Wil Wheaton plays board games. And loses.
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I bought Smash Up after seeing it on the TableTop Day live show, and it's one of my favourite games - possibly my favourite adversarial (as opposed to co-op) game. And that's not just because I have a 100% record. Okay, that's only over three games. I just wish one of the local game shops had the expansion in stock.
I thought they did a good job of showing it off, as it can seem daunting at first with so many different cards and abilities. I also particularly liked that they told us who played what between cuts rather than just jumping from one part of the game to another. I think that was one of the few minor flaws in the first season in games like this, so it's great that they're doing it this way now.
@Farlander: The deck choosing happens a little like the initial placing of settlements in Settlers of Catan, if that helps. So the players pick one faction in turn, and then they pick their second in reverse order. It's actually a pretty fun part of the game, as if you see an early player pick a faction and you know how he thinks and what he's planning, you can screw them over by picking the second faction they probably want. ;) What I can't remember off hand is how to decide who picks first - I think we do the same as who gets to take the first turn, so whoever woke up earliest, but it's been a few weeks since I last played so I'm not sure, and the rules are all the way in the next room.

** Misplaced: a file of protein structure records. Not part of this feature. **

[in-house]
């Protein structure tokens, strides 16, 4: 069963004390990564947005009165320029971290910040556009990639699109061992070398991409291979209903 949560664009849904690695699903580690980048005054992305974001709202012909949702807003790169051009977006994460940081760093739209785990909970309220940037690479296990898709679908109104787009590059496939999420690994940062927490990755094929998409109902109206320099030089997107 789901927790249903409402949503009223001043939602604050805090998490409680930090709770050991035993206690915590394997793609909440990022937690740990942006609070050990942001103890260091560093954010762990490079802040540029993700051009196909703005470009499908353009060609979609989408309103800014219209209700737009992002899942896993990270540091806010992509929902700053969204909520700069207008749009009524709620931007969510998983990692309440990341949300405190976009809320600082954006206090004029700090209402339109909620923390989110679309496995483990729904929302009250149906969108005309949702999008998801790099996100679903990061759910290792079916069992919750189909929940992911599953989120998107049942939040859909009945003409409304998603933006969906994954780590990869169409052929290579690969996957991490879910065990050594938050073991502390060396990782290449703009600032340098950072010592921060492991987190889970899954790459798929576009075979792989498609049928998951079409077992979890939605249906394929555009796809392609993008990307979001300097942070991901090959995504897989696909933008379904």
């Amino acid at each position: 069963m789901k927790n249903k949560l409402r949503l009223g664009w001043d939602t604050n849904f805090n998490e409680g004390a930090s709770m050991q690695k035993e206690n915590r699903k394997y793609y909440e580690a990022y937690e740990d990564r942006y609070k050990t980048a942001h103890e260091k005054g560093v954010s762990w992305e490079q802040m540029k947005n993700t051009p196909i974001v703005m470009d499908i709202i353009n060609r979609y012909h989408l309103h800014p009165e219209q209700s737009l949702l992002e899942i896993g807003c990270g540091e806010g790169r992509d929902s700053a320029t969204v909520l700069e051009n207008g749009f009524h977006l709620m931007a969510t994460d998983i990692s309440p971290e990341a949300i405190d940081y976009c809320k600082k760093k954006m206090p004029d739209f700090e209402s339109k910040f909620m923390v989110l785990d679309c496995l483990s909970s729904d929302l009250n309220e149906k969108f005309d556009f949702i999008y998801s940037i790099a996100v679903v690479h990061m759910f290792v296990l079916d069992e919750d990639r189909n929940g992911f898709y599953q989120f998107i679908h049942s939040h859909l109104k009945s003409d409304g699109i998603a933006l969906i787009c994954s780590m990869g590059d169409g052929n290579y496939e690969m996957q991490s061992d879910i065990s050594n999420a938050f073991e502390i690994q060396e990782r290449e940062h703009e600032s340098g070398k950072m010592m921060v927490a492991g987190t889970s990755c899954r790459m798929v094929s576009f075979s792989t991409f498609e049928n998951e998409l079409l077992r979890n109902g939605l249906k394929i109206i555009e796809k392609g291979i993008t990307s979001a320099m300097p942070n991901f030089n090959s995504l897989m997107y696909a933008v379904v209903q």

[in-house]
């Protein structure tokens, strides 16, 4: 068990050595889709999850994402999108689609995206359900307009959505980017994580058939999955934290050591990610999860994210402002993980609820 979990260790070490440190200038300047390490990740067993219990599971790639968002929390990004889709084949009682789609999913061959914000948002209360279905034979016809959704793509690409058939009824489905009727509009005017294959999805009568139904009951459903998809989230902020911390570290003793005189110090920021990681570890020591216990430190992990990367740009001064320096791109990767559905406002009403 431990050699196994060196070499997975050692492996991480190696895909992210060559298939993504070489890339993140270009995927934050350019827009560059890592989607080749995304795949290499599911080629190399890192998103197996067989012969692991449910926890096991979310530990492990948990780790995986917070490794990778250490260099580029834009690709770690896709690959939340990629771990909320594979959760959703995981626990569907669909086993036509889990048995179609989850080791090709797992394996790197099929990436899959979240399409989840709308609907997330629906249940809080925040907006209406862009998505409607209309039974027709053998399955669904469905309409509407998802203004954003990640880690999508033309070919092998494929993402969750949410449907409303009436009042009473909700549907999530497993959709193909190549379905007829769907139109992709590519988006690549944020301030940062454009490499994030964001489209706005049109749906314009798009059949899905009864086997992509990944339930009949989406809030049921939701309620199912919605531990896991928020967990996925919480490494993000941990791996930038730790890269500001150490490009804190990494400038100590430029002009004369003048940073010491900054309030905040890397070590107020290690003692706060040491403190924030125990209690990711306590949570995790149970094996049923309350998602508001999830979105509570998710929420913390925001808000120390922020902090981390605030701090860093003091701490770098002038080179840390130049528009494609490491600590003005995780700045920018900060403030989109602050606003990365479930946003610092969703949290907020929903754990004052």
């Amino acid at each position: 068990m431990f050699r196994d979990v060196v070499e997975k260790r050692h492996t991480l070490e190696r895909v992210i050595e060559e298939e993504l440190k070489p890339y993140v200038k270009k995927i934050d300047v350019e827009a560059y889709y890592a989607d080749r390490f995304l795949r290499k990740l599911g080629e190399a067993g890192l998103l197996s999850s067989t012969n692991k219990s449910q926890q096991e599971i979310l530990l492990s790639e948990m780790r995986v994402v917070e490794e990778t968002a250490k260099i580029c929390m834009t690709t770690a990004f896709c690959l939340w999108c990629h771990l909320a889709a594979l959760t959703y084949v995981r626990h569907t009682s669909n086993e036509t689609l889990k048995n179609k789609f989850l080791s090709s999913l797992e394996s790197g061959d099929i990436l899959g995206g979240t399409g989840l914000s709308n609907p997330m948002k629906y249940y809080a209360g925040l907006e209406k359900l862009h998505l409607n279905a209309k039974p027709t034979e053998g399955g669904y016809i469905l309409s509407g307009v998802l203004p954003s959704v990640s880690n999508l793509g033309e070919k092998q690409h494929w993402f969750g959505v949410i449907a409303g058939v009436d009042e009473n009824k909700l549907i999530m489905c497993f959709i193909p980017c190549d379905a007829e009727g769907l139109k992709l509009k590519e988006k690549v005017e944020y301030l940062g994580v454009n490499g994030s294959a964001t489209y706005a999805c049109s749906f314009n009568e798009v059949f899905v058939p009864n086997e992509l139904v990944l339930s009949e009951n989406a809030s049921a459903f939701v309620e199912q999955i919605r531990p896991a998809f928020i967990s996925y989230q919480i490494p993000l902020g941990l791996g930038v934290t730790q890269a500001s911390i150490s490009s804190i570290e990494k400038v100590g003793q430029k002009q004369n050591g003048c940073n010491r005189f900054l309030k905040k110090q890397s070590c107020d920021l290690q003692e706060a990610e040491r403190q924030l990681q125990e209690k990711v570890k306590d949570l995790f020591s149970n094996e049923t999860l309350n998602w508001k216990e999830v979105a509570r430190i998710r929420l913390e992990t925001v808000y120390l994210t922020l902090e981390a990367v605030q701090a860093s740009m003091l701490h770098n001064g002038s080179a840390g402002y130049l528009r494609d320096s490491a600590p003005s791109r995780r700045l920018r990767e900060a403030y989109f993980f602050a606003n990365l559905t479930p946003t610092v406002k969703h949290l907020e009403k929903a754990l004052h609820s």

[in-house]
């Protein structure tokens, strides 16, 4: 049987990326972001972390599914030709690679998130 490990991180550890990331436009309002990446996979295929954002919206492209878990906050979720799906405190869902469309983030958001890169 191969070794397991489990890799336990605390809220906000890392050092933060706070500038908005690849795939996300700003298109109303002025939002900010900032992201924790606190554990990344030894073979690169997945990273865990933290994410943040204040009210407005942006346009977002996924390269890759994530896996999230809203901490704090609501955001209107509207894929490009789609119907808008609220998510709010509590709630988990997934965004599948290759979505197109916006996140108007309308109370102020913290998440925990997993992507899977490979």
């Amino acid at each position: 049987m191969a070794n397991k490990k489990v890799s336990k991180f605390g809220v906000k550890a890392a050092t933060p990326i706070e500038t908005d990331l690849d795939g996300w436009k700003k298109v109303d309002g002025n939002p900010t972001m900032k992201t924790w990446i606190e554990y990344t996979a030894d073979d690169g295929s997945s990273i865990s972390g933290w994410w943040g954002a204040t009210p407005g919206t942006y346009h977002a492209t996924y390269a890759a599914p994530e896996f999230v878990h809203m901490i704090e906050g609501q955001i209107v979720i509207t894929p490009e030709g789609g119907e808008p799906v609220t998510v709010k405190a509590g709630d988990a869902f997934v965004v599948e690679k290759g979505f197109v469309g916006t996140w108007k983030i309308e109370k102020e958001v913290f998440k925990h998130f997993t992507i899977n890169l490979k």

There are 20 cards for each faction, though the split is different between minions and actions (Robots have 18 minions and only 2 actions, as the most extreme example), and you do indeed simply shuffle your two factions together to form the deck from which you draw. But I don't know what the proper definition of "deck-building game" is, so I don't know whether it's correct or not.
Obviously each faction has its own strength and the way your two factions work together is a pretty important part of the game - which is why showing the deck-choosing part would've been nice.
What I liked about the game is that it wasn't centered around direct conflict. At first, I was disappointed that the creatures weren't directly fighting each other, but then I remember how many gamers I know are turned off by games where creatures are directly attacking another player's creatures.
However, I typically like games where a large portion of the scoring is kept secret or is undetermined until the end of the game...with this one, a player knows in the final rounds exactly how many points he must get to win the game, which I think is a little disappointing.
I like the ideas of the different deck combinations. I feel like there might not be a lot of variety after a few plays though.